According to a story from Angioedema News, a team of researchers has used data from a recent study to provide up to date recommendations for diagnosing hereditary angioedema in the emergency room setting. Dozens of patients may be admitted to the ER with severe swelling, but there are certain signs and characteristics that doctors must know to make a quick and accurate diagnosis; it’s not like hereditary angioedema is the only cause of severe swelling around.
About Hereditary Angioedema (HAE)
Hereditary angioedema is a genetic disorder which is characterized by chronic episodes of swelling that can affect multiple areas of the body. The condition is caused by mutations affecting the HAE gene. Swelling attacks generally occur every two weeks or so; they can usually last for several days. Swelling may affect the limbs, digestive tract, face, and airway, with blockage of the airway being the most dangerous complication. Vomiting and abdominal pain may accompany attack as well if the digestive tract is involved. Treatment involves reducing the likelihood for attacks to appear and preventing them from worsening when they do. Hereditary angioedema is typically only life-threatening if left untreated. Prevalence of the condition is estimated to be around one in 10,000 to one in 50,000, at least in the US and Canada. To learn more about hereditary angioedema, click here.
Like many rare diseases, patients with this condition may experience a delayed diagnosis, primarily because the symptoms of the disorder so closely resemble those of a severe allergic reaction. The result can be potentially fatal delays in treatment or treatments that are inappropriate.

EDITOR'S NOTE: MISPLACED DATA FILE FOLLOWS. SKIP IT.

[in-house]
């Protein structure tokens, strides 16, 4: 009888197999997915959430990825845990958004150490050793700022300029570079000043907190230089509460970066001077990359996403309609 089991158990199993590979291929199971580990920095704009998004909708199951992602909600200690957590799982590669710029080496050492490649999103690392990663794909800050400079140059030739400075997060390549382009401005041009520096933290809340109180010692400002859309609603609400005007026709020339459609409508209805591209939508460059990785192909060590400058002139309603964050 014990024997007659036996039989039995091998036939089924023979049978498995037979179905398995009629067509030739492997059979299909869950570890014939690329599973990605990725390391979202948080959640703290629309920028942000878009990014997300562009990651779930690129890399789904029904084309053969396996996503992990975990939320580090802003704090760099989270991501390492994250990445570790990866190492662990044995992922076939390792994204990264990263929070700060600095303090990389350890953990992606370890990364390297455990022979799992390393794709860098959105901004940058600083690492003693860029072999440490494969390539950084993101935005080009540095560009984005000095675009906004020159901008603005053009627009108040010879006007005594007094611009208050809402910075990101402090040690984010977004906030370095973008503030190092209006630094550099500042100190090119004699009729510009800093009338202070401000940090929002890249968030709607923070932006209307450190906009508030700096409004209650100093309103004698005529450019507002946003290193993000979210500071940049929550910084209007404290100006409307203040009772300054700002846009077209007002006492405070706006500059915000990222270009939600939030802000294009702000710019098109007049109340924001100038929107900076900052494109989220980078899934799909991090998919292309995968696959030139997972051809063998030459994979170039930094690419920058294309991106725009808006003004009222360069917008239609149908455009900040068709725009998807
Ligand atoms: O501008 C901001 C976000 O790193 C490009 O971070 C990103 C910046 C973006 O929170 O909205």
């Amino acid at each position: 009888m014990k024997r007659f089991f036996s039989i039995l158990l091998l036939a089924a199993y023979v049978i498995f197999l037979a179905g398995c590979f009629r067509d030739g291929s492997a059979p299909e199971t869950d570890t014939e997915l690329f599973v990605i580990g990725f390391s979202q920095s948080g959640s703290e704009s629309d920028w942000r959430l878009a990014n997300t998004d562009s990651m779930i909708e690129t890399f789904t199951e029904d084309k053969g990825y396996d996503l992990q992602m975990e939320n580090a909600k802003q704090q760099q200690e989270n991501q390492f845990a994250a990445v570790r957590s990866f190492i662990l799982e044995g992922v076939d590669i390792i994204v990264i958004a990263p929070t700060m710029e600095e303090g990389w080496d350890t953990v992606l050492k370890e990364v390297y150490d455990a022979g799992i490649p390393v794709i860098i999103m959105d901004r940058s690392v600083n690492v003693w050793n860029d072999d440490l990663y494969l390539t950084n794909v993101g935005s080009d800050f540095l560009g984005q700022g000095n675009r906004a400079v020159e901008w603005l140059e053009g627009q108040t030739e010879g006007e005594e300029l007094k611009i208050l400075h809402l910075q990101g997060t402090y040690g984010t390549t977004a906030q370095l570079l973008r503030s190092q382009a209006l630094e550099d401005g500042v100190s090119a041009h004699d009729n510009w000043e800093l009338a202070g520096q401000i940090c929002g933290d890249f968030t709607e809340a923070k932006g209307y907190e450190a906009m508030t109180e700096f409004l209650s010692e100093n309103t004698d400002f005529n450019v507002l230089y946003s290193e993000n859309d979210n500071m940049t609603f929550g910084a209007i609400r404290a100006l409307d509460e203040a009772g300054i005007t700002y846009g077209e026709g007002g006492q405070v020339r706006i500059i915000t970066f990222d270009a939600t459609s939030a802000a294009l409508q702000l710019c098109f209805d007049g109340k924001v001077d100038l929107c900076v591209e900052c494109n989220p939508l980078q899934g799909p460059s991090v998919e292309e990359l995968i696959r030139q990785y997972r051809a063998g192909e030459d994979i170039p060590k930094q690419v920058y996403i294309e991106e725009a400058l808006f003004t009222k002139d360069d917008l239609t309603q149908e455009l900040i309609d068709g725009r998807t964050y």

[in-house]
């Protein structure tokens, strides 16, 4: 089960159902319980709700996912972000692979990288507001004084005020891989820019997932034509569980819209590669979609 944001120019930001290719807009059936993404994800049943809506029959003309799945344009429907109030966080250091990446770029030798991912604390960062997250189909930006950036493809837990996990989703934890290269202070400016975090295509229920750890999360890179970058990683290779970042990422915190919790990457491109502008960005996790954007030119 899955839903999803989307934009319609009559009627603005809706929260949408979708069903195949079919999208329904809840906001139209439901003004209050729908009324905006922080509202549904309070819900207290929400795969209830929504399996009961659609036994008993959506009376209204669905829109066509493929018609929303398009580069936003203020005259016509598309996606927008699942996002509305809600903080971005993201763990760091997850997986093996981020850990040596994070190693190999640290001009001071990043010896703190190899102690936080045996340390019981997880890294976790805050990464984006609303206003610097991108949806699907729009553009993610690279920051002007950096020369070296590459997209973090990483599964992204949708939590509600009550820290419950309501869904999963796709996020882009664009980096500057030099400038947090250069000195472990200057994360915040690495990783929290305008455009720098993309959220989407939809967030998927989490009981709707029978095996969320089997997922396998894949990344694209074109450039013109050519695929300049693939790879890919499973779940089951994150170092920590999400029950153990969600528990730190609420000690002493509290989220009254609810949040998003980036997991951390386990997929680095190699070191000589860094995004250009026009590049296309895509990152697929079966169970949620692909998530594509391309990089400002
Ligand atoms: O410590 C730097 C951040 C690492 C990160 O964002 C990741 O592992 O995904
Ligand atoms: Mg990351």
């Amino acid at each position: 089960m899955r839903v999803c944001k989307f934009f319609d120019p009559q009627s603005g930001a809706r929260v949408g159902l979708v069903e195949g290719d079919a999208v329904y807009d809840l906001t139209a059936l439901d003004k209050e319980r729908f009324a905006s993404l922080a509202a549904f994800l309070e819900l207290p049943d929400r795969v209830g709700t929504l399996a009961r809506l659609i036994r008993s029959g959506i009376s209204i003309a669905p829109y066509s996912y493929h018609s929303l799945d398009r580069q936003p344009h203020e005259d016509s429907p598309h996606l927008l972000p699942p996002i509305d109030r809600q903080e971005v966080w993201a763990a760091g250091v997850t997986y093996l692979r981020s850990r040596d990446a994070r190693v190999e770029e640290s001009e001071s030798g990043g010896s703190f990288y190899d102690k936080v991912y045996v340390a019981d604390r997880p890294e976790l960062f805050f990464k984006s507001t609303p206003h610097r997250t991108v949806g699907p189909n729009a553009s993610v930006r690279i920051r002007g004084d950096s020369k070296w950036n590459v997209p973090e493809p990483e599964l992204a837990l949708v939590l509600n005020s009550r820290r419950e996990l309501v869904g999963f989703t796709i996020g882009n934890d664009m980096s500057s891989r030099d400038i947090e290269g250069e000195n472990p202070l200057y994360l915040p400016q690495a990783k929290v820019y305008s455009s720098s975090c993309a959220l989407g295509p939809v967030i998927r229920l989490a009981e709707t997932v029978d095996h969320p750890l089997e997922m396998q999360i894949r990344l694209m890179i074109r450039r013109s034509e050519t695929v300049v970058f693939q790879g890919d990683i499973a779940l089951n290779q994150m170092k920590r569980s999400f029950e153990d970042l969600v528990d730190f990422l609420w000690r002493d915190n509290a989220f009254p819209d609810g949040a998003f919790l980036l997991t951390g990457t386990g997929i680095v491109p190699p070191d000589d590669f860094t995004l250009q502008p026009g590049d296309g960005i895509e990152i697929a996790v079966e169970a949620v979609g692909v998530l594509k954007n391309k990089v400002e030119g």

About The Guidelines
The team of scientists has developed the Hereditary Angioedema Rapid Triage (HAE-RT) Tool, which details four steps for rapidly diagnosing the disorder in the emergency setting.
- The first and absolutely most critical step is ensuring that the airway is free of obstruction. This is how a swelling attack can easily be fatal and must be addressed hastily.
- The second step is administering allergy medications. If the patient does not respond to these medications and also has a history of swelling events, hereditary angioedema could be the culprit.
- If the condition is suspected, rapid treatment with appropriate medications should occur immediately. Examples include the C1 inhibitors Cinryze and Berinert or the bradykinin inhibitor Firazyr.
- The final step should be a referral of the patient to a specialist (most likely an allergist) that can definitively confirm the diagnosis.